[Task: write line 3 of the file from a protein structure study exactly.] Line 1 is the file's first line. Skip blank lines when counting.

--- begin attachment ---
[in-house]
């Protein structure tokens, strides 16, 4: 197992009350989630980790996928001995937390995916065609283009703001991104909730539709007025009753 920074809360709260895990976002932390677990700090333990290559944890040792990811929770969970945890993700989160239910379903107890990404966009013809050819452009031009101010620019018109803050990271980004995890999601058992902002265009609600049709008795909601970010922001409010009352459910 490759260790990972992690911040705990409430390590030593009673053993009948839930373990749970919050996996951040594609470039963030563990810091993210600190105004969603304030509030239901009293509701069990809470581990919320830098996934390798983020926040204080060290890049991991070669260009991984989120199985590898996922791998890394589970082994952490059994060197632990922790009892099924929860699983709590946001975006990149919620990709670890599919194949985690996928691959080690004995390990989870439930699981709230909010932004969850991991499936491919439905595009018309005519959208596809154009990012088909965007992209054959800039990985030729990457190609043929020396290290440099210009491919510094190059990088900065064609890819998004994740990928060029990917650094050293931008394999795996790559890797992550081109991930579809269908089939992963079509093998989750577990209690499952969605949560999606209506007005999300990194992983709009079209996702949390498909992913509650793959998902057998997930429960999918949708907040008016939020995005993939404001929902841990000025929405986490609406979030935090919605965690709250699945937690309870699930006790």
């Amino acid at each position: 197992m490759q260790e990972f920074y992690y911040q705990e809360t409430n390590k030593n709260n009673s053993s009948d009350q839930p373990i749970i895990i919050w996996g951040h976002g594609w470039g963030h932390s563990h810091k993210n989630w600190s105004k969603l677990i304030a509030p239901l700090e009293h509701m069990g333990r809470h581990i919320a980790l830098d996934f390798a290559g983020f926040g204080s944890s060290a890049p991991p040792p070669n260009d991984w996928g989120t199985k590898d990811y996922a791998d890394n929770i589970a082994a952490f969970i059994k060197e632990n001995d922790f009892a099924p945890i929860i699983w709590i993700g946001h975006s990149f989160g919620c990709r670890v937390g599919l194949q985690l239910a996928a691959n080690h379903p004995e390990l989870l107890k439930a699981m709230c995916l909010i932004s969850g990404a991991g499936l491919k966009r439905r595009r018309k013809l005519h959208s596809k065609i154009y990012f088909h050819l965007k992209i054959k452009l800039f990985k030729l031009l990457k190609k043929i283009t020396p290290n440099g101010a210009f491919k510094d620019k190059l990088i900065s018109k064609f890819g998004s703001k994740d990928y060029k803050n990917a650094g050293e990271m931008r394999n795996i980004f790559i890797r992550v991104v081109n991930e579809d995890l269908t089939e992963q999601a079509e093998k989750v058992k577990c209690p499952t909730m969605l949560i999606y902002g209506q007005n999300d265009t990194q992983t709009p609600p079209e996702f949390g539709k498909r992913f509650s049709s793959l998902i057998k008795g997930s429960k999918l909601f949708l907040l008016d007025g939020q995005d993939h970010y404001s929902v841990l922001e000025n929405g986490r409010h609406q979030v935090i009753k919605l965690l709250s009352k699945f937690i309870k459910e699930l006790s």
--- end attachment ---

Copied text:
């Amino acid at each position: 197992m490759q260790e990972f920074y992690y911040q705990e809360t409430n390590k030593n709260n009673s053993s009948d009350q839930p373990i749970i895990i919050w996996g951040h976002g594609w470039g963030h932390s563990h810091k993210n989630w600190s105004k969603l677990i304030a509030p239901l700090e009293h509701m069990g333990r809470h581990i919320a980790l830098d996934f390798a290559g983020f926040g204080s944890s060290a890049p991991p040792p070669n260009d991984w996928g989120t199985k590898d990811y996922a791998d890394n929770i589970a082994a952490f969970i059994k060197e632990n001995d922790f009892a099924p945890i929860i699983w709590i993700g946001h975006s990149f989160g919620c990709r670890v937390g599919l194949q985690l239910a996928a691959n080690h379903p004995e390990l989870l107890k439930a699981m709230c995916l909010i932004s969850g990404a991991g499936l491919k966009r439905r595009r018309k013809l005519h959208s596809k065609i154009y990012f088909h050819l965007k992209i054959k452009l800039f990985k030729l031009l990457k190609k043929i283009t020396p290290n440099g101010a210009f491919k510094d620019k190059l990088i900065s018109k064609f890819g998004s703001k994740d990928y060029k803050n990917a650094g050293e990271m931008r394999n795996i980004f790559i890797r992550v991104v081109n991930e579809d995890l269908t089939e992963q999601a079509e093998k989750v058992k577990c209690p499952t909730m969605l949560i999606y902002g209506q007005n999300d265009t990194q992983t709009p609600p079209e996702f949390g539709k498909r992913f509650s049709s793959l998902i057998k008795g997930s429960k999918l909601f949708l907040l008016d007025g939020q995005d993939h970010y404001s929902v841990l922001e000025n929405g986490r409010h609406q979030v935090i009753k919605l965690l709250s009352k699945f937690i309870k459910e699930l006790s």